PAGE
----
The Courier News from Blytheville, Arkansas on December 31, 1937 · Page 8
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The Courier News from Blytheville, Arkansas · Page 8

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Blytheville, Arkansas
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Friday, December 31, 1937
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Page 8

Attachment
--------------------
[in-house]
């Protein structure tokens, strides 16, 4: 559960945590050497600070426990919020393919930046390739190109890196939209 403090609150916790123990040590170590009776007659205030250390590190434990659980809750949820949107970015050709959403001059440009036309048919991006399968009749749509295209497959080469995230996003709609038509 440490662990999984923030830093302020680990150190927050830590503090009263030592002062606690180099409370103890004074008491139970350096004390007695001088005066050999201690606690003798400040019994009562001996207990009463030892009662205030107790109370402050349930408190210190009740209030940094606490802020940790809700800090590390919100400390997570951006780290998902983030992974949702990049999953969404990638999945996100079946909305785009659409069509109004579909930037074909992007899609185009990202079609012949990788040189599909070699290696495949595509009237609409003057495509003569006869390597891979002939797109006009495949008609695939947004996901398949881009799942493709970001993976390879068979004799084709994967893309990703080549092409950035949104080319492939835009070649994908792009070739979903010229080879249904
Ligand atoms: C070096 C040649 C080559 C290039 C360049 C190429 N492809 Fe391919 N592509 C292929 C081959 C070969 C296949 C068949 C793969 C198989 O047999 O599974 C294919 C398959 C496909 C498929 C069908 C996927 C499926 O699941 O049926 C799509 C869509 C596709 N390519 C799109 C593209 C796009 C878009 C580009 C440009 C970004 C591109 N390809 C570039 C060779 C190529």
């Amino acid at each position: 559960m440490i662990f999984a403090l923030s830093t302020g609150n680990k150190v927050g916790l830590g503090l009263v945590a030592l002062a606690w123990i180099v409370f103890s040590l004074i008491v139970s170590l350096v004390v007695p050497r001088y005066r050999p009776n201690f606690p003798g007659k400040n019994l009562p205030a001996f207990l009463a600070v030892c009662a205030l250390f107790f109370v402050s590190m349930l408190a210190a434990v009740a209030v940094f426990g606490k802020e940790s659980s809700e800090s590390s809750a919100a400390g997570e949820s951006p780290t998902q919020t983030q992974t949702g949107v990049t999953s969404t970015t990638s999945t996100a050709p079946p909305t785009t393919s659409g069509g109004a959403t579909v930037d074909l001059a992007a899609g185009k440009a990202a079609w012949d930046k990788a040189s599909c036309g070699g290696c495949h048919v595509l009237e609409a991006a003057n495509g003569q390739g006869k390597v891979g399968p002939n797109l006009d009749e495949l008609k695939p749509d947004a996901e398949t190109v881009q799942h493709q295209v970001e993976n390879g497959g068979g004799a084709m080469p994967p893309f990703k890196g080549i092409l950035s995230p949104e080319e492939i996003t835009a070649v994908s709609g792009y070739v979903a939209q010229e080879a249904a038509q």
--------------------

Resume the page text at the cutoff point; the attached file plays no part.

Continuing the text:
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BLYTHEVI1.LB'-(^RK.) COURIER NEWS BELIES WILL ' 'f"ntlm«d from p->np r,™-, Congress, must wrll/t for business Cmtnn Will Help I am quite confident, |oo that ryMor ""iieress will hel|> his pa" t'ent No one is quite so shrewd »n aopralser of public sentiment f-i HIP average Congressman When he has his "ears to the Around" he is as keen as a robin hopping about a lawn listening for vroims ] The splons; were home for several rronths tills fall, getting their constituents' reaction to 'reform" legislation. So with every Congressman and every thiid Senator up for''reelection this coming autumn I believe that business will be Riven the psychological lelief that II needs from Capitol Hill The biggest aids could be tax re• sion snd a utility "armistice 1 ""if Undistributed profits Tax v,ill *•- thrown out In everything except name New tax measures will be passed, easing up ort capital pain-; levies and perhaps cutting do»u on the high Income bracket assessments A lot of talk will be heart I •>«» a general sales tax, but it will net be passed Extending the In r'me tax into lower brackets will te proposed but killed "Tondtaf to Continue T Jo"ft for s> trUce between Uie povernment and thp iit'lltfes More 1 f^tn control legislation Kill be passed, continuing the hii&e fcdenl farm outlays Wage and hour lc»h latlon may go on the statute books but In a milder form than oilgl- nally proposed The president will get only crumbs from his government reorganization proposal. Generally, speaking, the nimltnl .< NEW MEAR music" tfom their own lor the of Mr. Roosevelt and his bi» Dem- o-ratic Congress will reach the legal separation stage—Jntf short of I(en" -Hvorcp proceedings The Increase in unemployment relief and new pump-priming measures will keep public expenditures at a high level Budeet balnnclna fflnnot now DP hoped for until the _jrriit_or ,the 1839-40 fiscal year at the earliest Hence, the trend of fl>p post five years toKnrd inflation •» >H continue It i= vital that every- t""1v remember this Just because inflation is not making headlines now, do not conclude that it is not making headway Inflation Is the ' biggest factor in the long-null business and, Investment outlook today" i s Priws to Increase " Inflation is not simply n domestic Issue. It is a world-wide influence It Is one of the rensoiis why I look for some inciense In prides m 1938 The sharp drop In both ' farm and industrial commodities since August makes tt eas> to forecast the price trend next >ear. Sen- fitive commodities should begin tl.elr rise som e weeks before business They are at, or close to. their 1/itfom now. But I doubt if the 1937 commodity price peaks will be broken ne\t year TIA fact next December an indev rf 7»4 raw and finished materials should average only around 5 ner cent above Ihe current level. Industrial commodity price 1 ; will be t'*e strongest. Farm products prices do not promise as • much action* Leading the rise will be non-ferrous metals, steel scrap, nnd hides. Th?. readjustment b°t\\een supply ami demand is quicker in these industrial materials than it is In farm products. But the latter will mo upward somewhat from present quotations. Farm Outlook Fair 1938 will se e sharper control over cotton, corn and nheal acreage. Ptices will end the ne* year well above today's levels Without a crop failure, however present carryovers are so large that they can prevent any wild boom In quotations Moreover, I expect to sec a further drop in beet, hog, and lamb juices. Butter, milk, eggs and poultry will also be cheaper next year, due to lower feed costs. It urouU be foolhardy to attempt any ;fixed forecast* of farm income. Barring crop disasters, however, my estimate is for total agricultural receipts next je ar to droo 5 to IB per' cent ;under the 1937 figures. Profits are also going to average below those for this past year. The goods which farmers must buy will .not be much cheaper than thev were in 1937, while farm prices will actually average lower than they have during the past twelve months. Because of the above situation, farm land values will show little change for the year. What About Wares and Strikes? Industrial -workers, after getting away to a poor start, should have a fair year. During the first few months, unemployment will be serious. Hundreds of factories have slowed dosm or closed completely. There are probably.a million-more Jobless since last 1 Labor Day. But the UnJons 'are clinging to their wage scales as deperately as an antique collector to a family heirloom. Despite poor business In the first quarter, I do not foresee any material change in industrial wage c ntes next year,—certainly none on the upside I • One of the features of 193S will be the sharp decline in labor's in- fliience,- After a jtar of almost con- tUnt bickering and turmoil, worker* jrtll quiet down The labor cycle has passed Its peak Just as 1936 s»w,Uie tenlth of the high-grade ^'-botkl market, so 1B37 witnessed the ptarfMle'of tabor' power for this " The reaction ot the public the current slump In business given the labor movement a F«n , itlU Improve as 1938 "1 average less Prolong! ami clnmoious Is the nlose us the nioni.e quintuplet* s.Cet the Ney, Yea. will, a vu liable blitsl of , ,.„ Jlve-phee orchestra picture-,! above. The Job of saying "Happy New Year" with music seem., to be n very .serioiw business >ur illc quIn s, jiulolng from their Intense expressions a* Annette beats n drum, Yvonne claps the cymbals. Emilic tools n horn Cecile wlinchs a triangle w«T Marine Jingle, the tambourine.' The five 'little sirls have never seen n real, live orchestra or band, but'it didn't late them long to find out that the general idea is lo play each Instrument as loud nnd fast as possible. The result wns so noisy that tw, irallcemcn came to the nursery gate to Investigate one ot the hilarious practice sessions. Go Separate Ways December, the number of jobless should total about 6.000,000 against 8,600,000 now nnd 5,500,000 nl the 1937 business peak. Taken as a whole 1938 will not be ns good a year for salesmen, merchants, and ndvortlslng people ns 1937. Things are pretty slow right now and will continue |>6i>r into 1938. However, as the months tie.k awjiy, the icsip(nii:e clouds should blow off and by late next year the seller's market should be on the way back. Then advertising linage will have another surge mul commission checks will again bulge. The 1937 national Income—estimated at $70.000,000.000— will not quite be equalled despite 1938's strong second-half sprint. Kctail Sales, Living- Costs Lower The national income rouihlv do- teimlnes the volume of retail trade. Hence. I expect relnil sales will average less In 1938 than 1937. They will be slow during the early months; but they will follow t'le strong business uptrend as the monthly pages are torn off the 1938 calendar. By next Christmas, volume of retail trade will have'a good chance nf breaking nil records since 1029. Shading of price-tags between New Year's and Easter will help lo boost sales. Tills drop In retail prices-Is good news for the householder, it looks now ns thoush the cost of living which has been rising steadily since 1933 will give ground e.ivly in 1S38. The average for the New Year, however, should show only a minor drop as food prices may touch off a new rise along about Labor Day. From current levels, you clothing will register a modest decline by next Ctalslmns; food should be up slightly; coal will show little change; fuel oil will bo firm to lower; nnd rents will be unchanged. Why Building .Slows Mown j One of the major cogs in this current business recession has been the sharp letdown In construction. After Killing Two Children Dry-eyed, depressed and moody, Mrs. Bettha Walters, 38. is shown iibnve In jail at Waverly, la., just after she killed two of her children and wounded the other two, in a rage because the;- "wouldn't mind." •Eugene, 1, and Beverly, 2, were killed as their infuriated mother turned a rifle r>n them. Lavonne, 5. and ilornard. 9, were wounded. material concerns nnd workers both shoved tip Building binktnvjr costs out of all reason during 103631. A house which cost $5.000 to build In December, 1935 would cost nearly $6.500 today. Naturally, dc- mund for nc\v homer has" slowed up in face of this unwarranted boosting of cosls. Home building'is The divorce of Grand Duke Dmilri. pretender lo the Russian throne, <lown 20 1 >CI ' cc " 1 [roln tnc 1937 pictured \vlth his ex-wife, Princess Ilylnskala, the former Audrey Emery of New York, caused speculation In Park society about two new romances. Dmllrl was e.xpecteil lo nmrry Princess Helen, lov- mer wife of King Carol of Rumania, who long ago announced their engagement. The American heiress' name was linked with that of peak, is below a ycnr ago, nnd is still falling. My thought is that it will continue to drop until after business lias begun lo retrace its steps late next spring. Sometime next year, however, home building shonlc agniu l>c humming along. The 193' peak may even be topped so that the average volume of new homes for the New Year could be above last year's level. The new government housing program could also give the Industry a big lift. It Is even possible Hint the home building boom which I really expected to develop in 1937 will start late this coming year. R*al Estate More Active Private non-residential construction, on the otlier hand, will b.» lower. I now see little Incentive for new plant expansion next year. Public utility work, however, may lake up the slack caused by PWA pulling In Its horns on public works projects. A decline In building costs should help volume In the early months; but before 1938 closes costs will reverse their field again ami be on their way to a new peak. These higher costs will help real estate values. New home prices, which arpjnow being shaded here and there, will strengthen. Ilo'v- evui-, i hold little hope for an increase Infold house vnlues, bariim drastic '(inflation. Good v.iuanl property and mocle.st well-hid-ant modern homes are among the best Investments a iwrson can m;i,ko today. For that reason r fce'l that 1938 Is going to be a pcod vea> for realty men—with a slov; start nnd an active finish. Stocks lo Rallv This same rough plan should also hold for stocks. I expect lo see the markets ily the revival signal before 1938 is too old. Tt would \m silly to predict they will, n- will not, break through their 1917 March peak. It makes little dlffcrenc" whether they do or do not. for good- focks at cm-rent prices, j n , n |. opinion, offer excellent profit opportunities. Furthermore, while selection will again b e Important, diversification will be the vilal point in ma. .=o'nn groups will, of course, do better ;han othars. 'if I had to guess the outstanding industries of 1938 from market standpoint, I would pick the METALS, OILS. BOII.nTNn MATERIALS, AIRCRAFT MAKERS, STfiELS, CHEMICALS. ELECTRICAL EQUIPMENTS, and MAIL ORDERS. The "UTILITIES may surprise investors and the RAILS arc so low that any irood news could give them a tremendous percentage increase in value. The MOTORS and "RUBBERS offer less promise because auto assemblies will be below 1937. Feature of Bond Market The bond market will be influenced more by. business in 1938 than it has teen during- late years. Medium ' grades have registered a terrific drop this fall and I look for price Increases in this group to feature the bond market in 1938. Gilt-edge issues are down much less than these iiit^Iium grades. , This situation offers a coort opportunity to make a few trades to Improve yields and Increase profit cossibililies. I make this statement for I believe that the long-term trend of high-grade bond prices Is definitely downward. .Sound medium-grade bonds should be a better purchase for the next few months than senior obligations. When money rates start rising, high-grade bond values are going to filter away slowly. Trend Toward World Inflation One of the major reasons why I am so confident that higher mone" rates are inevitable is the world outlook. None of the major nations [r™ pf the minor powers are today operating on a balanced hud- get. Billions of borrowed dollars, -'rns. rnnrks, and francs are being soent in a mntl armament race, ^ntioual currencies are destined to become stendilv cheaper in terms of goods. Furthermore, there seems to be only a remote chance of averting world conflict: Through reciprocal trade agreements—and a genuine spiritual revival! President Roosevelt and Secretary null hnve done more for world •'in- '" thi* 'n.sl five years than all the international peace conferences of the past two decades! In spite of terrific pressure from Cronus at home, the Stale Department has pushed steadily ahead with its trade agreements. Tiiey have negotiated sixteen treaties nnd are now working on the most important ot nil-Great Britain. Vast amounts of data have been culled over nnri the treaties have had as their sound goal "the most good for tli c biggest number." Writ-' Trade Outlook As a result, our share of foreign National Insignia HORIZONTAL 1 Coat of aims of pictured here. 830% of this country is covered with ' s. 13 Toward sea. H Perfume. 16 Annndlllo. 17 Wigwam. 18 To thread. 19 Like mine. 20 List of mines. 22 Treatise on morals. 25Eilhor. '27 Utmost extent. 31 Greater in rank. 35 To am™. M Infant. 37'J'opiovide food. 39' Bast fiber. Answer to Previous Puzzle •12' Passed by hand. 46 Wall;s on. 51 Hooks. 2 Consumer. 52 Wireless. 3 Cotton fabric. 54 Dregs. 4 Pistols. 50 Fetid. 5 Less common. 57 Swift. 6 Passage. 58 Identical. 7 Devoured. 59 This country's 8 To harrass. king. " S Branches. CO Finish. ID,Narrative 61 This country's poem, capital. 11 Without. VERTICAL Ia To attempt. ISHaill 1 Flying 21 Child, mammal. . 23 Third-rate actor. 24 This country borders the • Sea. 26 Its stale cliuicli is Orthodox —28 Bugle plant. 29 Encountered, 30 Wrath. . 32 Stiiped fabric. 33 To wedge in. 34 Kimono sash. 38. Wand. 39 To regret. 41 Slave. , 42 Nimbus. 43 Mohammedan noble. 44 Breeding places. 45 Valley. 46 Bound. 47 To decay. 48 Too. i 49 Unable to hear 50 Half. : 51 Quoits pin. 53 Lair. 55 Ocean. commerce has shown a much sharper increase than that of the world at large. In 1937. for instance, our exports and imports were 34 per cent higher than in 1936, while total world trade was'up only 25 per cent. This year there should be modest gains in overseas commerce, but the rate of increase will slow up. I expect that Scandinavia, South America, Great Britain and her Dominions will again be our best markets. International relations will not improve noticeably in 11938. I think that gangster diplomacy. wilPcori- iiuie 111 vojue for another! yenr at least. But I am convinced from my trip abroad this fall tliat 1938 will see no general war. !• am not very hopeful over the long-term future, however. A bitter conflict seems inevitable unless a new Christmas spirit invades the hearts of men all over the world. Great Bargains Today The above is a good outline of what I [eel renders can expect in 1938. We have come over a long hard rend since 1933. 1 nm confident that we are not going bnck to those depths this yenrf America is suffering just now from an attack of business indigestion complicated by a severe case of jitters. The ups- and-downs of buincss seem to have been growing deeper rather than shallower during the past ten years. Tliis is because the country is swept by succeeding waves of emotional distrust and confidence, due to a weaker spiritual foundation. Just as in the fall of 1937 optimism changed overnight Into black pessimism, so the current gloom can be transformed into confidence again by the stroke of a pen. For that reason, I believe that there are now some wonderful buying opportunities. Stocks and bonds, homes and furnishings, food and clothing, are, or soon will be, on the bargain counter. Hence, my closing message today is: Work for a more honest and less selfish America; but do ' not let present timidity scare you away from today's great opportunities! . The British Empire consists of Great Britain and Northern Ireland. Channel islands nnd Isle of\ Man, the Irish Free State, fnctia,' and the numerous British dominions, colonies, protectorates, and dependencies. -I |j i PRESCRIPTIONS ARE OUR SPECIALTY £ ' Phone 141 * FOWLER DRUG STORE DAY \ n Georgian prince. than In 1837. The reasons? First, business activity opens the year 23 per cent below last January. Second, labor-saving machinery Is being installed everywhere. Third, the railroads will employ less workers. Finally, "merit rating" systems in state unemployment Insurance laws will militate against hiring temporary help. 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